The goal is to write a haiku (the sleigh) and to write three new haiku (the horses) by using the three lines of the haiku (the sleigh).

over desert road

shimmering image
nesting on glass and steel
in urban canyon

mirage dissipates
as I try for a closer look
continues journey

over desert road
tsunami of tumble weeds
steady summer wave

My troiku inspired by:

kageroo ya

hoshite wa nururu

ishi no ue

heat shimmers
over the stone
(Fukuda Choyo-ni)

For Carpe Diem Haiku

Never Enough

The Challenge is to choose a haiku you like, say why and write something similar. I chose something by Fukuda Chiyo-Ni  (1703-1775)  a haiku poetess that was holding her own with the masters of her time. Fukuda Chiyo-ni was a Japanese poet of the Edo period. This is the haiku I chose I don’t know how similar mine is. But it’s what I felt on reading hers. I like this because it has a mature reflective, and introspective feel to it.

never enough
for a woman’s heart –
summer breeze

Here is my attempt:

I keep trying
to push you out of my heart –
super moon and venus



For a bit more about her and a glimpse at her work go here

Fukuda Chiyo-ni

Written for Carpe Diem Haiku


Carpe Diem #821 Monoceros (Unicorn)

” The unicorn is a legendary animal that has been described since antiquity as a beast with a large, pointed, spiraling horn projecting from its forehead. The unicorn was depicted in ancient seals of the Indus Valley Civilization and was mentioned by the ancient Greeks in accounts of natural history by various writers, including Ctesias, Strabo, Pliny the Younger, and Aelian. The Bible also describes an animal, the re’em, which some translations have erroneously rendered with the word unicorn.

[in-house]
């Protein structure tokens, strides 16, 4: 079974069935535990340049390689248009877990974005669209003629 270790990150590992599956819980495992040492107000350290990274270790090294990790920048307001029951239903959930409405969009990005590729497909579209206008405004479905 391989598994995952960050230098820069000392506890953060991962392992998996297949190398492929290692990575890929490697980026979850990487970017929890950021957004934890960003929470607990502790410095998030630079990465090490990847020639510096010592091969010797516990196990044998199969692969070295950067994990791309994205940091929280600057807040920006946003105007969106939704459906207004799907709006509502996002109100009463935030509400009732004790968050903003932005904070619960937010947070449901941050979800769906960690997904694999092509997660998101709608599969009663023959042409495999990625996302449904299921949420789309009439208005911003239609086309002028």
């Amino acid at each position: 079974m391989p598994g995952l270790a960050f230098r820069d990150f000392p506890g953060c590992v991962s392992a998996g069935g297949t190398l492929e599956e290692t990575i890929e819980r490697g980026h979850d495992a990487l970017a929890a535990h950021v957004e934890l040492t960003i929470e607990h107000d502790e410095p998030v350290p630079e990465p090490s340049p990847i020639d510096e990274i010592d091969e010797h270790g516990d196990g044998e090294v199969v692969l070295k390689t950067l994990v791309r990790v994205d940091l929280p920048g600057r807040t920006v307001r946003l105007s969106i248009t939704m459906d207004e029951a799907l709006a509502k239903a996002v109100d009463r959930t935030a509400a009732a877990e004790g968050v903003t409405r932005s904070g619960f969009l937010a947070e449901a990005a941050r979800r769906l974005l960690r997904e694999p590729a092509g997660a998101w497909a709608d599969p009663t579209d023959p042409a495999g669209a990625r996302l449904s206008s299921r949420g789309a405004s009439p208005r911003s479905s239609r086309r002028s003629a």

In European folklore, the unicorn is often depicted as a white horse-like or goat-like animal with a long horn and cloven hooves (sometimes a goat’s beard). In the Middle Ages and Renaissance, it was commonly described as an extremely wild woodland creature, a symbol of purity and grace, which could only be captured by a virgin. In the encyclopedias its horn was said to have the power to render poisoned water potable and to heal sickness. In medieval and Renaissance times, the tusk of the narwhal was sometimes sold as unicorn horn.”

Our host writes:

magical beauty
unicorn gallops through the woods
lost virginity

© Chèvrefeuille

My attempt:

unicorn mystical and mythical
through cultures and time
living on in crests



For Carpe Diem Haiku 

WP Weekly Photo Challenge: Grid


This is where the Fricke Collection is housed. This was once an outdoor carriage way that linked East 70th Street and East 71st Street for this mansion at the corner of East 70th St & 5th Ave (yep, where money lives). This space is very intimate. It’s like walking through someone’s house,  only with super high ceilings and a lot of very, very expensive art on the walls. The owners actually lived among all this! I guess those kids had no crayons!

On exhibition up untill the 06 September was a piece on loan from Puerto Rico’s museum called “Flaming June”. It was awesome!


WP Weekly Pnoto Challenge